To find a new minister, as the Swartzentruber Amish do at one pre-Communion meeting, everybody, male or female, votes. This happens the following way: a current minister stands at an open window. Everyone files by, one by one, and speaks the name of the man they'd like to become minister. A scribe writes all the names down. Any man who gets more than two votes moves on to stage two.
In stage two, the chosen men stand before the church community. In Samuel's case, he stands with seven other men. Eight hymnals are spread out in a table. In one, a "lot" is placed, a slip of paper saying "you are chosen." The books are moved all around on the table so that nobody knows which one holds the paper. Each man picks up a book. The one who chooses the book with the paper in it becomes the minister. In this case, it's Samuel.
Mackall describes other aspects of Amish faith: humility, a literal belief in aspects of the Bible, such as the creation story and the Virgin birth, that are treated more skeptically in other parts of Christendom, a need to live in a community submitting itself to Christ, adult baptism, every individual having a voice in the election of leaders and in the life of the church, staying apart from the "wicked" wider world "that the devil has planted," a peace testimony that says that violence belongs to governments and is outside of the "perfection of Christ" and a refusal to swear oaths.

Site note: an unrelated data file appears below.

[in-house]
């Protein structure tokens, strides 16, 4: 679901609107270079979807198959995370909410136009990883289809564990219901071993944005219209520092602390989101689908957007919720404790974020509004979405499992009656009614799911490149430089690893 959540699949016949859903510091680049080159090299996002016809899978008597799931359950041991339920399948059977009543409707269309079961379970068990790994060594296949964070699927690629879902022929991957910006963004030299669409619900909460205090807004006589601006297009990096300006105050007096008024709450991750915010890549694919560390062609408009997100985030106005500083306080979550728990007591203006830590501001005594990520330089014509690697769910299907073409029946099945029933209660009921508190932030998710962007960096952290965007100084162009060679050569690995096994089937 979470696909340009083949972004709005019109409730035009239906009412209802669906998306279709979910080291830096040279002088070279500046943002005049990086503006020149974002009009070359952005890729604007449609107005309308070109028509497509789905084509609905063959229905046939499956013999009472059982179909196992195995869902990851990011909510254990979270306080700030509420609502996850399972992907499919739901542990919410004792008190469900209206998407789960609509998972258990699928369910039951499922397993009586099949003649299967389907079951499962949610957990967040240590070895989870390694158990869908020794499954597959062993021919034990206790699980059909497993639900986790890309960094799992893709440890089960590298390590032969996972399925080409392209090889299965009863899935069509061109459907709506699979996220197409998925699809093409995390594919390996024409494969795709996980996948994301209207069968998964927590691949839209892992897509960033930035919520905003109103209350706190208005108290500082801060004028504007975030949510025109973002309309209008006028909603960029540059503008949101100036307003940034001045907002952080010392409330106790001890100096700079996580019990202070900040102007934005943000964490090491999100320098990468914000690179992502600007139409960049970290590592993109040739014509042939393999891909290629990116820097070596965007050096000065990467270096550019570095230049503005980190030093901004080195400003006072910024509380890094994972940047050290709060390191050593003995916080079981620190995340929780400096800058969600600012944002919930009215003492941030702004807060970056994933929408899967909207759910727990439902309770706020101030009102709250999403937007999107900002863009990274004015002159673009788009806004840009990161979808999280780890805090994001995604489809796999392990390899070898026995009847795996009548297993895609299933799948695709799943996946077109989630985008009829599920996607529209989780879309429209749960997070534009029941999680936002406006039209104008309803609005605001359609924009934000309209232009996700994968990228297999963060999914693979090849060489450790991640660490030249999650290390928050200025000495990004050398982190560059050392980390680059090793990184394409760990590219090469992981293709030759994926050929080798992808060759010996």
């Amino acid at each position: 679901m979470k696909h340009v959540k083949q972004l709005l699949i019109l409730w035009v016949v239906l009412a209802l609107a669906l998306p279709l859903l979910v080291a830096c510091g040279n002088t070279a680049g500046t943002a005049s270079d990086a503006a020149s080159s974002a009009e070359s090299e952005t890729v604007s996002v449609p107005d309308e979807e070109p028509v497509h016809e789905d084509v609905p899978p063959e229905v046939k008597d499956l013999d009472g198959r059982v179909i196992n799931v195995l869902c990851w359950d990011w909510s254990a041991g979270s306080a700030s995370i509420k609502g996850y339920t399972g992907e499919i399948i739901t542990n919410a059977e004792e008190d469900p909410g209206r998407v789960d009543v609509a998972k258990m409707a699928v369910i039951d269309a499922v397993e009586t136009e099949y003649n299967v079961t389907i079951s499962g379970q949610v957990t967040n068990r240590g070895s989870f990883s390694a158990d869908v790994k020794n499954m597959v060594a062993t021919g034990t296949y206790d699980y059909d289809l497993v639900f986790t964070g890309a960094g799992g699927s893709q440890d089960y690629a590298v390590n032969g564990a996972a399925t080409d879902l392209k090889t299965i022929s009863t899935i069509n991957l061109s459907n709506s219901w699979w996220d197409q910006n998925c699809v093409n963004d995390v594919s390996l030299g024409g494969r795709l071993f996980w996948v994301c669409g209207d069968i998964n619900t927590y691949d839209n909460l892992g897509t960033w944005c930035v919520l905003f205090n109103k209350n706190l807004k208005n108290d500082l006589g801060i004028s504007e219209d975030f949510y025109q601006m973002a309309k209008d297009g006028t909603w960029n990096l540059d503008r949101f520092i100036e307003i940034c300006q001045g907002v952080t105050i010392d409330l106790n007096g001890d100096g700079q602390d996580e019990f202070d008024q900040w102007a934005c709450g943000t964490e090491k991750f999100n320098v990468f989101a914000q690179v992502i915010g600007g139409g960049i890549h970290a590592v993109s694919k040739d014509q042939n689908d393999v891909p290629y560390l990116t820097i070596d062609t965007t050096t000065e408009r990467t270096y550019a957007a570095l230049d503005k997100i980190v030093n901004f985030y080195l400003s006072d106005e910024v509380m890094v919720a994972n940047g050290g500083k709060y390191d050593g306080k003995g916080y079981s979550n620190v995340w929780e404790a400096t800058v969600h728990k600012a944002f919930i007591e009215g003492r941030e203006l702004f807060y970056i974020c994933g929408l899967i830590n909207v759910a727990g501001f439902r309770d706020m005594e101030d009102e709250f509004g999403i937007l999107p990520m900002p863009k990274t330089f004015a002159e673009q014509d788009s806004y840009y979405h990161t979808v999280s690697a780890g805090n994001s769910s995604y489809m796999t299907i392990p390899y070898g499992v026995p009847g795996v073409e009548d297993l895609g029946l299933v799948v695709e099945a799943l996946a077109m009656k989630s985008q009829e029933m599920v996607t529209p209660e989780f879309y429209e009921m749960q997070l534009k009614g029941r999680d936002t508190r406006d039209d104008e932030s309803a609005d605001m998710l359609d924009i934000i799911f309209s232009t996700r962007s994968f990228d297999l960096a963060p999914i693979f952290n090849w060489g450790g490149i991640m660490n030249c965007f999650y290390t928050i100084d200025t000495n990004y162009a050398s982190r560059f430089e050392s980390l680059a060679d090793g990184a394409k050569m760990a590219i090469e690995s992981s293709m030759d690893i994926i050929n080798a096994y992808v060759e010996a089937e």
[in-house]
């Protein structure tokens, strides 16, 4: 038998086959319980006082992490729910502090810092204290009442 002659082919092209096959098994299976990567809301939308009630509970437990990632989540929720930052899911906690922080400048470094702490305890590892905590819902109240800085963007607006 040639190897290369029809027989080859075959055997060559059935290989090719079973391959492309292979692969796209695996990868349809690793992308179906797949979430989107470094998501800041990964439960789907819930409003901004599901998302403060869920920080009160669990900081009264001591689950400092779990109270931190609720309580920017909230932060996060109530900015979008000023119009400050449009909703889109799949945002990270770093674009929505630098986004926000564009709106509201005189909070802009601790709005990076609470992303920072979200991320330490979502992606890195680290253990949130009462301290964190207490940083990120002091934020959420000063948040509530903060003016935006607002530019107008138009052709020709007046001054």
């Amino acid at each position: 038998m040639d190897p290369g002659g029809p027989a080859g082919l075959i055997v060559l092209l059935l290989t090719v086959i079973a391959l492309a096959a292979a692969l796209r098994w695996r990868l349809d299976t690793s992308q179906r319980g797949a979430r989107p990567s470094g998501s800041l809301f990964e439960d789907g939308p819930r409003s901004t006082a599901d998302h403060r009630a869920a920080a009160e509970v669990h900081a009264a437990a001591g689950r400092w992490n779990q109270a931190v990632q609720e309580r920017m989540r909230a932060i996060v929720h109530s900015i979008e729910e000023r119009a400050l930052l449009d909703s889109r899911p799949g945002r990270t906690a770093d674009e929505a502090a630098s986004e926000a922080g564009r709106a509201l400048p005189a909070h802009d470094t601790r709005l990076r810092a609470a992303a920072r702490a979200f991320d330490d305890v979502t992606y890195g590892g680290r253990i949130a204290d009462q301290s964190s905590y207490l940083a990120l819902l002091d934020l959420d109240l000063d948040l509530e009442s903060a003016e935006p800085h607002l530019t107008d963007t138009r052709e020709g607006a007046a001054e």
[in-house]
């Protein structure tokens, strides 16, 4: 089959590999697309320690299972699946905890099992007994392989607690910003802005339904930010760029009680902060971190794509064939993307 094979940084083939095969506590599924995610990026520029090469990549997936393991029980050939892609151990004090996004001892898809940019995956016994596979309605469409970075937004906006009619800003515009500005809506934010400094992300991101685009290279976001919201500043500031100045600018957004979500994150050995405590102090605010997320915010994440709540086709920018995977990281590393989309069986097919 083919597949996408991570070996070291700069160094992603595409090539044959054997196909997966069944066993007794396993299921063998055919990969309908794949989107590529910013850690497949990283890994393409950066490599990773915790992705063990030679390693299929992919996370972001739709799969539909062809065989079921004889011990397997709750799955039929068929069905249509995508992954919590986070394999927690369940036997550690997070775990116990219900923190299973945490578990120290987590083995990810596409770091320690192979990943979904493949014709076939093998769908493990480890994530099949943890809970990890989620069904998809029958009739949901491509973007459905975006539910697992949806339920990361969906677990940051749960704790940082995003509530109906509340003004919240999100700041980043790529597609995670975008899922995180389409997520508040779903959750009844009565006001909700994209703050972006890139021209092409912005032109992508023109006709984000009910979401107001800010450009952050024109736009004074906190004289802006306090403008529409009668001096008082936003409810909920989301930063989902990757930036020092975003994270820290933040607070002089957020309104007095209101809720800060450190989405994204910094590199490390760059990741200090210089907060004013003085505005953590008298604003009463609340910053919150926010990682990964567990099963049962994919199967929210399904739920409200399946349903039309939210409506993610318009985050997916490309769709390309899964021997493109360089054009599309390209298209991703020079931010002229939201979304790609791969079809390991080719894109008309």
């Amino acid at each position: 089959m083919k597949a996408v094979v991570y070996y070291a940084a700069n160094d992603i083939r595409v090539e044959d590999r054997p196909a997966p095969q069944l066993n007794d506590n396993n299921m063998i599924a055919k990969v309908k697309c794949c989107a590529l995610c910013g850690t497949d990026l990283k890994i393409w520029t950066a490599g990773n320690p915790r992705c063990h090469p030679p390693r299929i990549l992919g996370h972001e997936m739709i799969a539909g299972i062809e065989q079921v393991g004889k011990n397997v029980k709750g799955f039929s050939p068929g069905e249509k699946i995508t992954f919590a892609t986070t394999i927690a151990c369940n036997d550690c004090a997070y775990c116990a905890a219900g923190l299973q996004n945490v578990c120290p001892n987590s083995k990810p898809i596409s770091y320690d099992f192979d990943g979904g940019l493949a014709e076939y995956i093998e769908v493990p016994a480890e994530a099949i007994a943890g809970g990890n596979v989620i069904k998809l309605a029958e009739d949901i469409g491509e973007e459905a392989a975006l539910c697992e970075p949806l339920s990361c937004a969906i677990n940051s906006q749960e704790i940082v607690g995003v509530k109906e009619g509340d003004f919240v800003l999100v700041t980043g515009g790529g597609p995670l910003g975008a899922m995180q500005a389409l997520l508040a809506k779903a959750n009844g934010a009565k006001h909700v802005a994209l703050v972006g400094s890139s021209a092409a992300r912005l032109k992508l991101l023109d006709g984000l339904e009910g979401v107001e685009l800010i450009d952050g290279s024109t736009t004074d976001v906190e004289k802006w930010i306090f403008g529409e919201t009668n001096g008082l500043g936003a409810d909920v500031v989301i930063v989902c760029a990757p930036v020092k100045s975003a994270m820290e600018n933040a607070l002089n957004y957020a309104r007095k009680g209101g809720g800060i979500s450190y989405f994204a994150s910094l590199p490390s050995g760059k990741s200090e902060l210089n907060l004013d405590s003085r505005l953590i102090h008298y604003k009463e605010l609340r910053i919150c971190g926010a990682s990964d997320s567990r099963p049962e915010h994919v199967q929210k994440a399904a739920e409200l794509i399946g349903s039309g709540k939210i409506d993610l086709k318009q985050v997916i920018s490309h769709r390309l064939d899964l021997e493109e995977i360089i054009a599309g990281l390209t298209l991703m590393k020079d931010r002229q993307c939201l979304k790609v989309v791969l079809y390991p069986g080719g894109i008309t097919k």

For Quakers reading this, much of the above "theology," articulated in the mid-16th century, will seem familiar. There's no doubt that Quakers were influenced by much of this anabaptist understanding. Humility (which I think the Quakers would refer to as simplicity) is a part of Quakerism, as is the peace testimony and the refusal to swear oaths. Like the Amish, our leaders are unpaid and many people shy away from the burden of that responsibility. Like the Amish, Quakers must be "gathered," with every single person in unity, before true "communion" can occur. (I'm oversimplifying, but trying to show the connections.) Essentially, in the Amish willingness to give everyone a say in the community, we can see the seeds of the more radical equality of the Quakers. When I write articles about the terrible frustration experienced, say, by women in the Roman Catholic church, who have absolutely no say in who gets into leadership in the church hierarchy, I can appreciate how valuable it is for a woman to have a vote for a minister or the right to stand up and challenge the Ordnung. While Amish women may seem oppressed to the outside world, I know Roman Catholic women who would give almost anything to have privileges of an Amish woman transferred to the RC church.